I am a current subscriber to Purple Carrots' TB12 meal kit.  I have been reporting my results on the Dinner! thread but will post here from now on.  I will say that I am very pleased with the food, and it is definitely saving me money and massively cutting down on food waste.  I have an unusual setup in that Mon-Thurs it is just my husband and myself, but Fri-Sun I have a minimum of six and as many as 12 people to feed dinner to.  So, I have been doing Purple Carrot Tue-Thu, eating my fish share on Mondays, and then just shopping for the weekend.  After factoring in the cost of the meal kit, I would estimate my weekly grocery savings to be around 25%.

 

One big problem with meal kits is the amount of packaging.  The recycling rules in my town allow me to recycle 100% of the packing materials, but if that was not the case it would probably give me pause.  There are a lot of little plastic bags and containers to deal with.

 

 

Where do the savings come from? Would you still be saving if you ate dinner from kits exclusively?

 

Your photos are stunning (as usual).

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On 5/2/2017 at 9:27 AM, gfweb said:

 

 

Where do the savings come from? Would you still be saving if you ate dinner from kits exclusively?

 

Your photos are stunning (as usual).

 

I am saving money because I am not buying any meat during the week, and I am also not buying so many vegetables and herbs that things go bad before I have a chance to use them. I like having a wide variety of veggies to choose from but when cooking for two it's hard to use everything up.

 

I would not like eating from kits exclusively. It's fun a couple of nights a week but I want to do my own thing the rest of the time.

 

I also don't necessarily use the ingredients as they are meant to be used. For example, last night's meal was supposed to utilize tofu, but I don't eat tofu so I swapped in some fish from my fish share.

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That's a problem for me too.  Since I live alone but still like to  cook a lot of the veg. and herbs I buy don't get used (I usually cook 3 to 4 times a week then eat leftovers or something from the freezer).

I like the deliveries I get from Schwan's...everything is frozen and easy to prepare.  Cod, salmon, brats, chicken patties, burgers, plus I like their veg., corn, Brussel sprouts, asparagus, green beans, etc.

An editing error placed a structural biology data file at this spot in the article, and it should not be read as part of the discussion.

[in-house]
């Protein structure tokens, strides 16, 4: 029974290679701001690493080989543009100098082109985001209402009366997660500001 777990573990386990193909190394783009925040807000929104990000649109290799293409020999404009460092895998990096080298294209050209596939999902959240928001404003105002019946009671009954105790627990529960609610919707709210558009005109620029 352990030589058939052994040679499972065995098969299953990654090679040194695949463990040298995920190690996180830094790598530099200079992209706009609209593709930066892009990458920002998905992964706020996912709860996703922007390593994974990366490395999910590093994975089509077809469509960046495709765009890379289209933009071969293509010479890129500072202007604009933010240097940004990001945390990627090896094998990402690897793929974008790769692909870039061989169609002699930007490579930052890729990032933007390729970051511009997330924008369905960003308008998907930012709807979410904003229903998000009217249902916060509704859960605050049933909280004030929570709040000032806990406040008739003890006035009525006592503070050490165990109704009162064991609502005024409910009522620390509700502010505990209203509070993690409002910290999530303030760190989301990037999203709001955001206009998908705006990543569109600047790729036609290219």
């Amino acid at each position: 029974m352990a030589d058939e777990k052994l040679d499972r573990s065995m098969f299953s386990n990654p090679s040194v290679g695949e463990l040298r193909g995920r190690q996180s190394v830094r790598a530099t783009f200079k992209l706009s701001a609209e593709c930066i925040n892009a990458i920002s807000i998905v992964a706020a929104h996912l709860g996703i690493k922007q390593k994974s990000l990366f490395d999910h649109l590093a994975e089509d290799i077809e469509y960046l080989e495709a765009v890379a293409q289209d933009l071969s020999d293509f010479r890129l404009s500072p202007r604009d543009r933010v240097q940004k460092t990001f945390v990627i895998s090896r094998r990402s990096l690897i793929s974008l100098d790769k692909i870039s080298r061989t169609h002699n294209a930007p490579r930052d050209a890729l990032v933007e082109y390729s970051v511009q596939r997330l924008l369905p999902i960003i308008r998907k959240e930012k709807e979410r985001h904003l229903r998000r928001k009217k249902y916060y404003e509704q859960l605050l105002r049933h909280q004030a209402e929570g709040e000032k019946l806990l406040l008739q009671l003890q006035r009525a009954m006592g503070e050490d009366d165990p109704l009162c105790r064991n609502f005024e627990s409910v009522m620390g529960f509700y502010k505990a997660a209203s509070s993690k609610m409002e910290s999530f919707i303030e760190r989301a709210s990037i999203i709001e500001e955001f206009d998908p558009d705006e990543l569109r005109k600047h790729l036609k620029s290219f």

Everything I've tried is very, very good.  They have a lot to choose from for breakfasts, snacks, desserts as well.

 

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Posted (edited)

I like Schwan's, particularly for seafood, as finding good seafood can be an issue here in a relatively small city in flyover country. I have a good source for shrimp, but I've gotten scallops, crab legs, cod, salmon, and presently have halibut on order from Schwan's. I also like their boneless pork loin chops, if it's been a good while since I bought a whole loin from the butcher and cut my own. I don't buy their beef or chicken, since I have a local source for farm-raised.

 

A lot of their other items are pretty good, as well, although I don't much care for the flavor profile of their pre-packaged entrees. But their convenience snacky stuff and breakfast sandwiches, etc., are decent.


Edited by kayb for clarification. (log)

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So this week I only prepared one of the three meals using the ingredients as they were meant to be used.  Here's the ingredients for the first meal, Crispy tofu with pumpkin seed mole, Spanish rice and chayote squash (minus the garlic--I forgot to put the garlic in the photo again)

 

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I don't eat tofu, so swapped in some fish.  The tofu got donated to the community section of my office fridge.  People bring in unwanted unopened food and leave it in a specific spot for anyone to take.  It was gone at the end of the day.  The plated meal:

 

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Verdict: pretty tasty.  I forgot to put the sour cream on the plate, and am glad I did not use the full amount of chipotles included--2 whole peppers plus about 3 tbsp adobo sauce.  That would have made the sauce much too spicy for my taste.  There was far too much mole sauce for two people, so I now have a bag of mole sauce in the freezer.